He's winning glowing praise from conservatives casting him as the future of the GOP, but Marco Rubio's early fundraising creates doubts about his viability in a Senate matchup against Gov. Charlie Crist.
Nobody expected the former state House speaker from Miami to match Crist in fundraising, but Rubio's announcement Tuesday that he raised just $340,000 in three months had Republicans questioning his ability to compete in a state with so many large and distinct metro markets.
"It's hard to call him credible when he only raised that much in his first quarter. ... No candidate wins if they're outraised 10 to 1," said Republican consultant Jamie Miller of Sarasota. "Candidates sometimes like to say, 'I'm running a real grass-roots campaign, going to all these clubs where people are clapping and happy to see me.' But that's about 3 percent of the voters."
The actual fundraising reports are not due until next week, and the Crist campaign on Tuesday did not release its campaign finance numbers or comment on Rubio's figures. Crist allies say he is likely to raise about $3 million in his first quarter as a U.S. Senate candidate, but even that may be low for a sitting governor who has been raising money at a breakneck pace.
"We're still counting," said Dane Eagle, finance director for the Crist campaign.
Meanwhile, Democratic U.S. Rep. Kendrick Meek of Miami reported another strong fundraising quarter for his Senate race. He raised more than $1.2 million in the three months ending June 30, bringing his total to about $3 million.
Rubio, 38, has been seen as a wild card in a Republican primary that many national conservatives are touting as a contest for the heart and soul of the Republican Party. Early polls show the more moderate Crist is the heavy favorite to win the nomination and general election, but he antagonized many conservative activists by enthusiastically supporting President Barack Obama's economic stimulus package.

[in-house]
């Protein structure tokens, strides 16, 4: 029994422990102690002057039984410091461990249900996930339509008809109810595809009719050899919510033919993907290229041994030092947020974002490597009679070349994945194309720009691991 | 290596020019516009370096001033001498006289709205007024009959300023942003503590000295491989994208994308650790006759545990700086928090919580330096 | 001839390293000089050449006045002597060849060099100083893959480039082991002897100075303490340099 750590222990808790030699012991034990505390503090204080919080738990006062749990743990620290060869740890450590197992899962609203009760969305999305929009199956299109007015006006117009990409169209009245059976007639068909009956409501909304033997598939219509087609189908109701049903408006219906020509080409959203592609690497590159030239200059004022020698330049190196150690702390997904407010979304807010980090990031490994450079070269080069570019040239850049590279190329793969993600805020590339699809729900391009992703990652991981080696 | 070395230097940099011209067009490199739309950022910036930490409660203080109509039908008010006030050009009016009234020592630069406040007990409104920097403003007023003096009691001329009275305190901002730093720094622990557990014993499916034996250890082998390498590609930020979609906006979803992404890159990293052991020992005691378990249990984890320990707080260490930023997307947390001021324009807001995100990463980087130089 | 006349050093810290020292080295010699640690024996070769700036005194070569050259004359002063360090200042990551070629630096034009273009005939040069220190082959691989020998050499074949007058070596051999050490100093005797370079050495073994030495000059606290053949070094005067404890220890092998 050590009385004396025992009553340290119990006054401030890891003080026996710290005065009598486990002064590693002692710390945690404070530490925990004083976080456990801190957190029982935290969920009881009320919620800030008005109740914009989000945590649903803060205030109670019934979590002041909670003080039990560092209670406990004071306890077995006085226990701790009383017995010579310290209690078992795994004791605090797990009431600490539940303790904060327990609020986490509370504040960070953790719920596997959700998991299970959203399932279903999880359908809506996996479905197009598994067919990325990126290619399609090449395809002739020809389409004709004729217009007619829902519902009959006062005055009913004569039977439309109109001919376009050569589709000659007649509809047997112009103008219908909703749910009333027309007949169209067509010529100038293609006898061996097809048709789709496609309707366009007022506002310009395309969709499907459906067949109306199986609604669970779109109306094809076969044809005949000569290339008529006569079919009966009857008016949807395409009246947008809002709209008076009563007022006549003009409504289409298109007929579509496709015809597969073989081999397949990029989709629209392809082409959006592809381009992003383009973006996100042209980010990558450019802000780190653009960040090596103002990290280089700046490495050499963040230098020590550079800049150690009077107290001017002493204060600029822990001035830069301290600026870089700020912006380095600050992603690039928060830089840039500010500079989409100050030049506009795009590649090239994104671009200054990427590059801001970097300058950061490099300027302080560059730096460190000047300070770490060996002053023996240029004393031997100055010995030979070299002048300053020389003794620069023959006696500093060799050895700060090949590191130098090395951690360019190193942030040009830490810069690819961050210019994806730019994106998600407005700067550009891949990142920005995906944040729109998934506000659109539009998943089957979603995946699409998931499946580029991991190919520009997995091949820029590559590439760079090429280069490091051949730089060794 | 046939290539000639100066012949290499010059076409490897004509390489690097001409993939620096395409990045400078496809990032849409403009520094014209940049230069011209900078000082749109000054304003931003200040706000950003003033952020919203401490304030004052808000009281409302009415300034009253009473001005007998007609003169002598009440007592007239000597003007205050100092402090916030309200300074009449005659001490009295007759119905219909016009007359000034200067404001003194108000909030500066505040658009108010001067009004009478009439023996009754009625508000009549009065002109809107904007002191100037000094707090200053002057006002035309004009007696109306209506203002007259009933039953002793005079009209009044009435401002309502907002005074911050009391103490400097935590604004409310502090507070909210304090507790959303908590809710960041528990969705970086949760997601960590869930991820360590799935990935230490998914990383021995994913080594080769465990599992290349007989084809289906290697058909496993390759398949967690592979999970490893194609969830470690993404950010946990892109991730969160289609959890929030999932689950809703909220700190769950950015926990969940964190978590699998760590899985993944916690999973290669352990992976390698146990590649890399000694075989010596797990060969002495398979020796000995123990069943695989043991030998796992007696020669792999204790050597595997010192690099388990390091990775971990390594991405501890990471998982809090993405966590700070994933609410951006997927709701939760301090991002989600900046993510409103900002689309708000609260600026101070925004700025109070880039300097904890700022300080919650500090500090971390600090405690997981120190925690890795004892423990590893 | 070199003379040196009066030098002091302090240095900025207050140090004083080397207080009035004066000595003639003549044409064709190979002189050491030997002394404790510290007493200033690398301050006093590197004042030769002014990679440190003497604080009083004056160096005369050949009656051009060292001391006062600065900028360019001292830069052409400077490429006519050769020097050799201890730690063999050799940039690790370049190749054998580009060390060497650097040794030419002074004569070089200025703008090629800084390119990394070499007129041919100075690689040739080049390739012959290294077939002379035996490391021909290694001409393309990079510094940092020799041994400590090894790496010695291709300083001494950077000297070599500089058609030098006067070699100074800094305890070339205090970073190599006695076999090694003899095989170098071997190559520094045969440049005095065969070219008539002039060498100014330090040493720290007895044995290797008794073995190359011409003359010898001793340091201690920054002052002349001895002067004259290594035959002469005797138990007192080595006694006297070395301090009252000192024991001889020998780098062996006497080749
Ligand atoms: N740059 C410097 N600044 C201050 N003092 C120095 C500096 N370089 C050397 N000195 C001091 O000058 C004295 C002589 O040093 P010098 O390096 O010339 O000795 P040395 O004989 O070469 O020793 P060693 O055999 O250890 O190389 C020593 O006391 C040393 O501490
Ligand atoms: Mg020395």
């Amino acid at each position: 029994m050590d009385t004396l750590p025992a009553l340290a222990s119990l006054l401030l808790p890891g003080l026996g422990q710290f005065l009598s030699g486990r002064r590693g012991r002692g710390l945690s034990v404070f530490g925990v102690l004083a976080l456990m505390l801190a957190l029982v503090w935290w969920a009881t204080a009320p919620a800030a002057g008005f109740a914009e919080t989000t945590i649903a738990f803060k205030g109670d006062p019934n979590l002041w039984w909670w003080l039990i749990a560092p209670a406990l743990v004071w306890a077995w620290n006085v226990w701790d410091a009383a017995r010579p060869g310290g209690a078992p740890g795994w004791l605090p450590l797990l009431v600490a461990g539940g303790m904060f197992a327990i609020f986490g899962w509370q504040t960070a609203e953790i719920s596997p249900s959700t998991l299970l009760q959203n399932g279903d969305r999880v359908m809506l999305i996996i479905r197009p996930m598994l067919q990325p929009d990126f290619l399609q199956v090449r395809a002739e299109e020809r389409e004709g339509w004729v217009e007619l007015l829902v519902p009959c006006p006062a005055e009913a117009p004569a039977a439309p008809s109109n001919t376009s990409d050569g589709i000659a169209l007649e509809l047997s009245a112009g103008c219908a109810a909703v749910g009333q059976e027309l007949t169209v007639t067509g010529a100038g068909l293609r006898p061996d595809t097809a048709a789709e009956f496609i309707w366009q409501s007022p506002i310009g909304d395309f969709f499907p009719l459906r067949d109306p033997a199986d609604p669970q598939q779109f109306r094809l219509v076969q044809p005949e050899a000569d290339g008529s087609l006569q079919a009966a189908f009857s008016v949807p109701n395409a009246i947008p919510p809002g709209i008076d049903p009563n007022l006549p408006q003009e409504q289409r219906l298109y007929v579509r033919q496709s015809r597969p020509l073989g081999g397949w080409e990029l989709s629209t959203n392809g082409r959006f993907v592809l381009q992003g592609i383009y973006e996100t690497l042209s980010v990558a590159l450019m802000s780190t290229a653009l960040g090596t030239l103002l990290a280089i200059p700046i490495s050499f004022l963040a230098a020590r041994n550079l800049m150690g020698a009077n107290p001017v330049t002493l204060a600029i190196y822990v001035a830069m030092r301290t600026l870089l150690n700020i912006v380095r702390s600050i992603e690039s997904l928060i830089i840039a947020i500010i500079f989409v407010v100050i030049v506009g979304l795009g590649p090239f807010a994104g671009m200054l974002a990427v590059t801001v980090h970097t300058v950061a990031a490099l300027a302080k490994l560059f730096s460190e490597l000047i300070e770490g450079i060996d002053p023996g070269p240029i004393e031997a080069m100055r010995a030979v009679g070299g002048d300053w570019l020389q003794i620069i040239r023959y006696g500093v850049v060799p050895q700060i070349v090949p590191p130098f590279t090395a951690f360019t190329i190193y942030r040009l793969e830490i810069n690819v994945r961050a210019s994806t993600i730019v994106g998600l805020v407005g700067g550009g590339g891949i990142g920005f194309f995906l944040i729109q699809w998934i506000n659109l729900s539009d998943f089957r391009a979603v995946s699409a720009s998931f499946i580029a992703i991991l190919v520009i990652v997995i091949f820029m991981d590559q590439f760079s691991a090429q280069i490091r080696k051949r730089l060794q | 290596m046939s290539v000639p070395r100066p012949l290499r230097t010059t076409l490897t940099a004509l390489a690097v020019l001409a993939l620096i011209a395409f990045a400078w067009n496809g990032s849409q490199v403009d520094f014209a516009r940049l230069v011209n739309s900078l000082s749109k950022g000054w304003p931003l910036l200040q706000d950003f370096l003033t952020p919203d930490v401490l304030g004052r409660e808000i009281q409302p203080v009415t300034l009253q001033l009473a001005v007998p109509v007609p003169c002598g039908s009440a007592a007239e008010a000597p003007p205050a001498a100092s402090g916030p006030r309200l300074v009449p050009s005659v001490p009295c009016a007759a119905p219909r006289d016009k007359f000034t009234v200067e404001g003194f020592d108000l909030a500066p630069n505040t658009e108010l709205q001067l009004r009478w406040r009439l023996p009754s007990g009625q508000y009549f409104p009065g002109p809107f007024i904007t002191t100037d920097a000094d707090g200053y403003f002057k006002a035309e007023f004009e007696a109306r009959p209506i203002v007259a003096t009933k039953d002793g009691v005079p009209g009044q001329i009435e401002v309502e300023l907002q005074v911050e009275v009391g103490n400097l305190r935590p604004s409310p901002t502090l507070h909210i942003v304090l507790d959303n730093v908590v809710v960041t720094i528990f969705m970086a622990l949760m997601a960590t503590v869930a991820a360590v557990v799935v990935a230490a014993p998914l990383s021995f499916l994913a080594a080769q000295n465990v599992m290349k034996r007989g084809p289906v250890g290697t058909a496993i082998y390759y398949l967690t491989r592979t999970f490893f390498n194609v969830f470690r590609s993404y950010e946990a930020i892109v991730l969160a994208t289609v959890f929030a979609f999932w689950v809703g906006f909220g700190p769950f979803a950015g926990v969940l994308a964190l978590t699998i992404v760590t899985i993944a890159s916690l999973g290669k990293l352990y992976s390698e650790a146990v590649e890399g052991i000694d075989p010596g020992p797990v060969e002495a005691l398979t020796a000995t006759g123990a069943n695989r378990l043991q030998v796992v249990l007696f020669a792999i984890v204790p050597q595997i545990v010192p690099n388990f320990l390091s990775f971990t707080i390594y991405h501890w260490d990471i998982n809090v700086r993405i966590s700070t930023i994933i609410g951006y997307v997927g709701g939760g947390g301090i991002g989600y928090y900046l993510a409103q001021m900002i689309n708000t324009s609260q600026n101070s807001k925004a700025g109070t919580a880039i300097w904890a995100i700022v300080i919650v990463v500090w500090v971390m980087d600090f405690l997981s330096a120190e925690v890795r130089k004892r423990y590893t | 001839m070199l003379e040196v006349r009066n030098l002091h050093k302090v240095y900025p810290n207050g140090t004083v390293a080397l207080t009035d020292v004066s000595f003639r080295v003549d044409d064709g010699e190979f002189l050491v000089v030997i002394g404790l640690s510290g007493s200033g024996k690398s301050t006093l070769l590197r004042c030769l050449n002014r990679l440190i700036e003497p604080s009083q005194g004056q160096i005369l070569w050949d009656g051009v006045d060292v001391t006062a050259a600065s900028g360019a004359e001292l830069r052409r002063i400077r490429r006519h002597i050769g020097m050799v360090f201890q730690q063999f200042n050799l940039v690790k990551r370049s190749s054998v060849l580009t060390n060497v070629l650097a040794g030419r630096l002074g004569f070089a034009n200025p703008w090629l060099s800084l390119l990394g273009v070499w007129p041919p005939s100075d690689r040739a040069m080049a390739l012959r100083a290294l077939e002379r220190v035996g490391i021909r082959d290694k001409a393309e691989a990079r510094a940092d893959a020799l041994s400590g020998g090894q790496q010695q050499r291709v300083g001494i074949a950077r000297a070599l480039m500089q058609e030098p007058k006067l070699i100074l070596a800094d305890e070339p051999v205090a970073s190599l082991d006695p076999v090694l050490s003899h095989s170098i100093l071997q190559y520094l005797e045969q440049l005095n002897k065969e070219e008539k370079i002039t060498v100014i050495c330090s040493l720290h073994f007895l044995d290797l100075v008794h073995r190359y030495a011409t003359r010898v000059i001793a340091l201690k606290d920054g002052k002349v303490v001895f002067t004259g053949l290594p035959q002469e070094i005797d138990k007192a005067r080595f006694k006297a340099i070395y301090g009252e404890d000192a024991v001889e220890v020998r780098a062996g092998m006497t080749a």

Influential antitax groups including the Club for Growth and Americans for Tax Reform have been heaping praise on Rubio while attacking Crist's fiscal record, which includes supporting a $1 per pack tax increase on cigarettes. The Miami Republican has also received fawning profiles in conservative publications such as the Weekly Standard, and the early buzz led to high expectations for Rubio's ability to raise big money.
David Keating, executive director of the Club for Growth, said Rubio doesn't have to match Crist dollar-for-dollar to win, but he hasn't answered the question of whether he's a financially viable candidate.
"He's got to raise a lot more to make the race something he can win," Keating said. "If he can get to the $4 (million) to $5 million range, then I think it's a doable race. I don't know if he's on track or not."
The Rubio campaign noted that nearly 2,500 people from all 50 states donated, and most were small donors who can give again and again before hitting the maximum of $2,400.
In an e-mail to supporters, Rubio said he was encouraged by his fundraising and noted that many early donors will be able to contribute more.
"This is a strong statement about the direction you believe our Republican Party, our state and our nation should take," he said in the e-mail.
This was the first fundraising period since Rubio announced his candidacy, though earlier this year he raised about $250,000 when he was still in an exploratory phase. At this point in the 2004 Republican Senate primary, Mel Martinez had raised $1.7 million, then-U.S. Rep. Mark Foley had raised more than $700,000, Larry Klayman had raised $673,000 and Bill McCollum had raised $330,000.
"A lot of people are very impressed with Marco, but that excitement has to translate into money,'' said Republican consultant David Johnson of Tallahassee. "The problem is people are not going to get to know him unless he's on TV. It's not enough just to be appearing on MSNBC or sending out videos on YouTube. You've got to be (advertising) on TV."
Republican media consultant Adam Goodman of Tampa said the early finance numbers highlight how unconventional a campaign Rubio may have to run. It could take months to judge whether his grass-roots rebellion is gaining steam.
"There was no true model for the Obama campaign and what they did in 2008,'' Goodman said. "On the positive side, you could say maybe Marco's on his way to replicating the Obama model for the first time in Florida."
Adam C. Smith can be reached at email@example.com.